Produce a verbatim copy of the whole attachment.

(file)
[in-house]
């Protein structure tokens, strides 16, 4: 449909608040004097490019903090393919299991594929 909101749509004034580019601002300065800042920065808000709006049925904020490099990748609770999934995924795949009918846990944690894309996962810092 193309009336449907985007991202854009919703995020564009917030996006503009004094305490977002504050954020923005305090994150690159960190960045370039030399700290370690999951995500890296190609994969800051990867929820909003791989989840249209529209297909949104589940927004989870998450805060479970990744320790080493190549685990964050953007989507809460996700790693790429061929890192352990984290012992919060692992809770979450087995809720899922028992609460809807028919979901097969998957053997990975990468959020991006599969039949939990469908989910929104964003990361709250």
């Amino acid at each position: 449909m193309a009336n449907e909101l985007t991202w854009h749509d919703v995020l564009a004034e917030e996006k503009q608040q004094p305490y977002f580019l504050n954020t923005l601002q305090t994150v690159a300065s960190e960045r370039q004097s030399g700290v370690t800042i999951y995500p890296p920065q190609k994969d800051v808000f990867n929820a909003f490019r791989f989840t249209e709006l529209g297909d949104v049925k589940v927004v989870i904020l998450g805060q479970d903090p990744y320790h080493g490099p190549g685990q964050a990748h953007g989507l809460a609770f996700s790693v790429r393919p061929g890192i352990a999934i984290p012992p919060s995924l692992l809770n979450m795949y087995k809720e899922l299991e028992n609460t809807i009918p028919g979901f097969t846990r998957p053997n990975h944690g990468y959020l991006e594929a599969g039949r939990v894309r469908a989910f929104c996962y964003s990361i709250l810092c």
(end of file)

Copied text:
[in-house]
């Protein structure tokens, strides 16, 4: 449909608040004097490019903090393919299991594929 909101749509004034580019601002300065800042920065808000709006049925904020490099990748609770999934995924795949009918846990944690894309996962810092 193309009336449907985007991202854009919703995020564009917030996006503009004094305490977002504050954020923005305090994150690159960190960045370039030399700290370690999951995500890296190609994969800051990867929820909003791989989840249209529209297909949104589940927004989870998450805060479970990744320790080493190549685990964050953007989507809460996700790693790429061929890192352990984290012992919060692992809770979450087995809720899922028992609460809807028919979901097969998957053997990975990468959020991006599969039949939990469908989910929104964003990361709250």
């Amino acid at each position: 449909m193309a009336n449907e909101l985007t991202w854009h749509d919703v995020l564009a004034e917030e996006k503009q608040q004094p305490y977002f580019l504050n954020t923005l601002q305090t994150v690159a300065s960190e960045r370039q004097s030399g700290v370690t800042i999951y995500p890296p920065q190609k994969d800051v808000f990867n929820a909003f490019r791989f989840t249209e709006l529209g297909d949104v049925k589940v927004v989870i904020l998450g805060q479970d903090p990744y320790h080493g490099p190549g685990q964050a990748h953007g989507l809460a609770f996700s790693v790429r393919p061929g890192i352990a999934i984290p012992p919060s995924l692992l809770n979450m795949y087995k809720e899922l299991e028992n609460t809807i009918p028919g979901f097969t846990r998957p053997n990975h944690g990468y959020l991006e594929a599969g039949r939990v894309r469908a989910f929104c996962y964003s990361i709250l810092c």